When your tank is almost empty and the engine is gasping, fill it up with a better grade fuel

To me this was the best part of the Minutes, the only real forward-looking one; the rest was the usual BS!:

A lower long-run level of r* [natural real rate of interest] would also imply that the gap between the actual level of the federal funds rate and its near-zero effective lower bound would be smaller on average.

A smaller gap might increase the frequency of episodes in which policymakers would not be able to reduce the federal funds rate enough to promote a strong economic recovery and rapid return to maximum employment or to maintain price stability in the aftermath of negative shocks to aggregate demand.

Some participants noted that it would be prudent to have additional policy tools that could be used in such situations.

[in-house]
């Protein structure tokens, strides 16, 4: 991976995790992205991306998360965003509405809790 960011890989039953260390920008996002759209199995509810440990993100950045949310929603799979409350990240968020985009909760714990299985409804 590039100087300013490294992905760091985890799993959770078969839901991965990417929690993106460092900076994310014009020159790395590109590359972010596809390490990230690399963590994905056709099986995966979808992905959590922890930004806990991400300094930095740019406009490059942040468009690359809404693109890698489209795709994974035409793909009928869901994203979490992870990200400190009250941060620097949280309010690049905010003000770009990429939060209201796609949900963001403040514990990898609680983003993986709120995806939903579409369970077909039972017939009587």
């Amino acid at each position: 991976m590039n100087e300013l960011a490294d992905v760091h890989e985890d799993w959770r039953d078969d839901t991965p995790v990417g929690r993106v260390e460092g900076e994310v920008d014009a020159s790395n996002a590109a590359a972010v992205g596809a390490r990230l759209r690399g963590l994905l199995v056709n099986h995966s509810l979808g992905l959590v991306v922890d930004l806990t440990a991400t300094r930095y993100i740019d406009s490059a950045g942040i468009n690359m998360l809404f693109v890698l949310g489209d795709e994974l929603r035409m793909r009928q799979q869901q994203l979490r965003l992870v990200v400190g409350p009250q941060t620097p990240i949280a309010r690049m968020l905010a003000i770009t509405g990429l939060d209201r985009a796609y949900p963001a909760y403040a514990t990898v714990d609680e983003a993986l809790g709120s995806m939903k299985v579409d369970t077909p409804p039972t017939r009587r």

Better think hard and choose carefully, if only to avoid falling into another trap. Unfortunately, from the wording, it seems they don´t grasp the fact that if there is something the Fed can avoid, or at least minimize the effects, are shocks to aggregate demand.

3 thoughts on “When your tank is almost empty and the engine is gasping, fill it up with a better grade fuel

  1. Interesting for Market Monetarists that the markets didn’t seem too concerned by the statement. Stocks up, currency sideways, bonds not much moved either. I suppose a rise is “priced in” now. If it’s priced in then we’ve already had the first tightening.

  2. Of course, you are right, as always.

    Though I did think that when they raise rates they might also do some offsetting policy easing, I just couldn’t figure out what. Perhaps that is what is meant by “additional policy tools”, and thus stocks were cheered up.

    After all when they cut rates and did QE they offset it with IOER and the strict inflation target.

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